Welcome to evolvingblue, the work of Edmonton based designer Taylor Reese.
An incredible tactile experience can push your brand past the minds of your audience and on into their hearts. I've used books throughout my career to communicate with more than just the words printed on their pages.
The Deadwear book was constructed with some pieces of screened leather, book board, paper, thread and adhesives. I wanted to test how well various leathers would handle silkscreened graphics and type, and the test pieces turned out so beautifully that inspiration hit pretty hard.
I kept the design of the book pretty simple. The skeleton and tombstone motifs are seen throughout the clothing line. I added in some contrast and drama using positive and negative space, as well as the hit of colour with the red thread used only on the spine.
My favorite elements of the deadwear book are the tactile look and feel with the suede, the hand stitching and the screens.
I meant this book to function in a couple of ways. First and foremost, I wanted it to act as a gallery for the work done by those involved with deadwear. So often with a project like this, ideas come from far and wide, some making a big splash and others never making it to production. My goal was to provide a book to collect and catalogue the work. My second aim was that it would be a nice marketing piece for the brand.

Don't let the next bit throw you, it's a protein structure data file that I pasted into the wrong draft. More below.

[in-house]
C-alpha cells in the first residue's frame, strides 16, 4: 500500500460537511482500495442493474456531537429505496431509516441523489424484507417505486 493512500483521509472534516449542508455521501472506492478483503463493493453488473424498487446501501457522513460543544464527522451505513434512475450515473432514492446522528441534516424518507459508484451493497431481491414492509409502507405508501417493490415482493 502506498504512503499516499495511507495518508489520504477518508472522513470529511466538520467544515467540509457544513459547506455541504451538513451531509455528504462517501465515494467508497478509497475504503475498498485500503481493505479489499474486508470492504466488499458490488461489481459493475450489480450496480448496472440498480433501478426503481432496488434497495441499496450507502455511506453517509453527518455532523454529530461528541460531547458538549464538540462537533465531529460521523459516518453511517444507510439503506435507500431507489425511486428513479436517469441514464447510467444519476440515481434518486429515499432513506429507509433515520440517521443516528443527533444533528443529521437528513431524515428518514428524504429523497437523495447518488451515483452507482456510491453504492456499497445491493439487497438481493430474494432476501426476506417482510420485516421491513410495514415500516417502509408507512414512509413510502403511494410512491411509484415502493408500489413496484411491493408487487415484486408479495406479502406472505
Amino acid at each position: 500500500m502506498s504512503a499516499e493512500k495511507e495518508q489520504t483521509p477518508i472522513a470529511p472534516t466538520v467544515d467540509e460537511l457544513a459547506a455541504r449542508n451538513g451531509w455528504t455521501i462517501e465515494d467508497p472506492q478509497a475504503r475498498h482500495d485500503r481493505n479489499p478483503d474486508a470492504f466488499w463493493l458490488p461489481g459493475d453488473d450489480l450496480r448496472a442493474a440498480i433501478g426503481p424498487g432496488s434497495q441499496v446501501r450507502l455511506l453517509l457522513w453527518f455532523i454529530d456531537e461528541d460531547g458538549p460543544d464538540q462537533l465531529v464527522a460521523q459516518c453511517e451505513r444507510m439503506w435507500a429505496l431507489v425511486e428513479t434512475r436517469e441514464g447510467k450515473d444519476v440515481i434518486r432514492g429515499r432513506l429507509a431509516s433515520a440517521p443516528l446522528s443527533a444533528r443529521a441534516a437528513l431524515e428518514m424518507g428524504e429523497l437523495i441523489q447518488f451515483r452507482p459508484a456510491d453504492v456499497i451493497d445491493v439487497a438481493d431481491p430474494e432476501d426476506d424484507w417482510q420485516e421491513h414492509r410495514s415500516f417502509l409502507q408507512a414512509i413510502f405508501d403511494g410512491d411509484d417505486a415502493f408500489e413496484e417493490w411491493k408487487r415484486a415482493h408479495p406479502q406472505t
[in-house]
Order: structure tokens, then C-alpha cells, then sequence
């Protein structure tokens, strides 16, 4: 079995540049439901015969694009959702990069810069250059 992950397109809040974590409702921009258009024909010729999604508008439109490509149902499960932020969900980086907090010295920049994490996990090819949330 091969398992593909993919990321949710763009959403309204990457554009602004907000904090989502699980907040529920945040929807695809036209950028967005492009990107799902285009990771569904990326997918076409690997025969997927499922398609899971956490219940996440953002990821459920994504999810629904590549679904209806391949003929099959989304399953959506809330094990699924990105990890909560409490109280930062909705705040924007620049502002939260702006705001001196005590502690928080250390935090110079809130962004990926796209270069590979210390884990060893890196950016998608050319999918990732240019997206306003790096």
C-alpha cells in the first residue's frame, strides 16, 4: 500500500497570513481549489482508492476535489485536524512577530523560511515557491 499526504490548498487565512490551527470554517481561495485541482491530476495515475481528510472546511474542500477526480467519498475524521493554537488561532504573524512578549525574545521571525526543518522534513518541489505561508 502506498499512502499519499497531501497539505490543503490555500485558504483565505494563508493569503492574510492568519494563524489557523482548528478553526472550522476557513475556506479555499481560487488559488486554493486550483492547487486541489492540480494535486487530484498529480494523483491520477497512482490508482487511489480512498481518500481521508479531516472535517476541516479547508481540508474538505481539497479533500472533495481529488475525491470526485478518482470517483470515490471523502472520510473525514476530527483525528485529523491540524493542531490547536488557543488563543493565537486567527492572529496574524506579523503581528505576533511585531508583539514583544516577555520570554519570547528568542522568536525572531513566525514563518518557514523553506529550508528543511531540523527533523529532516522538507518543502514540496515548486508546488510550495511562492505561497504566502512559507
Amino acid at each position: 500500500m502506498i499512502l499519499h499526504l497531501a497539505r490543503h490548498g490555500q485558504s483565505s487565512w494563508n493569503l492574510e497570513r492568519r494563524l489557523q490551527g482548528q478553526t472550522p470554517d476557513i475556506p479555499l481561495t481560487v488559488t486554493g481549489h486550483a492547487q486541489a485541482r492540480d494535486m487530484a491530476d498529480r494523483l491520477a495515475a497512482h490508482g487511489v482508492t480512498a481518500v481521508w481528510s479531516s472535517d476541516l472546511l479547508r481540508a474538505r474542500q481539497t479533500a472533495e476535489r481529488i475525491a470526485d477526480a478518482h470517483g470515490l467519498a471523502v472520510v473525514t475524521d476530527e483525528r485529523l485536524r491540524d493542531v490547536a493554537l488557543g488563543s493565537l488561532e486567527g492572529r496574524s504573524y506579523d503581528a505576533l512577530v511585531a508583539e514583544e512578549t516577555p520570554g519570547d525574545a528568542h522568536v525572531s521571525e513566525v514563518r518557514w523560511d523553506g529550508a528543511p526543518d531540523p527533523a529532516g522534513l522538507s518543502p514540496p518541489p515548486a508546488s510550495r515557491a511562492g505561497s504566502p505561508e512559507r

The C17 Proposal book was all about clean lines and crisp presentation. A business proposal has to be about the details it contains, but the overall package can communicate just as much and can seal the deal before the first page is creased. A potential client receiving this proposal understands very quickly your attention to detail, your level of execution, and your esthetic.
The proposal itself was laid out in Adobe InDesign, and the cover was done with a stamp.
The construction was fairly simple: book board, the right paper, adhesive, a couple of screw posts and a custom cut rubber stamp. Since the book has no spine, I didn't have to concern myself with the size of the book block or construction of signatures which are time consuming components of a traditional book. Inside the back cover was a mini cd containing the propsal in PDF format so that this nation wide group could quickly pass the information along to all members.
The Clearwing book is another experiment gone right.
Since many of the elements used on the cover of a book need to span both the front and back cover, even small graphics or text are difficult because of the size of the paper they need to be on and pattern is often out of the question. These details also need to be durable, as books tend to end up in many hard wearing situations throughout their life span. When I found this paper punched full of holes, I saw it as a solution to both of those problems.
The black printing was done on a bright piece of paper, and then covered with the black pre-punched paper. I worked with the size and position to ensure that enough detail would come through the grid created by the holes. The cover is made of book board, wrapped with the two papers. The blank paper inside is rice paper.
This book was a gift for a close friend.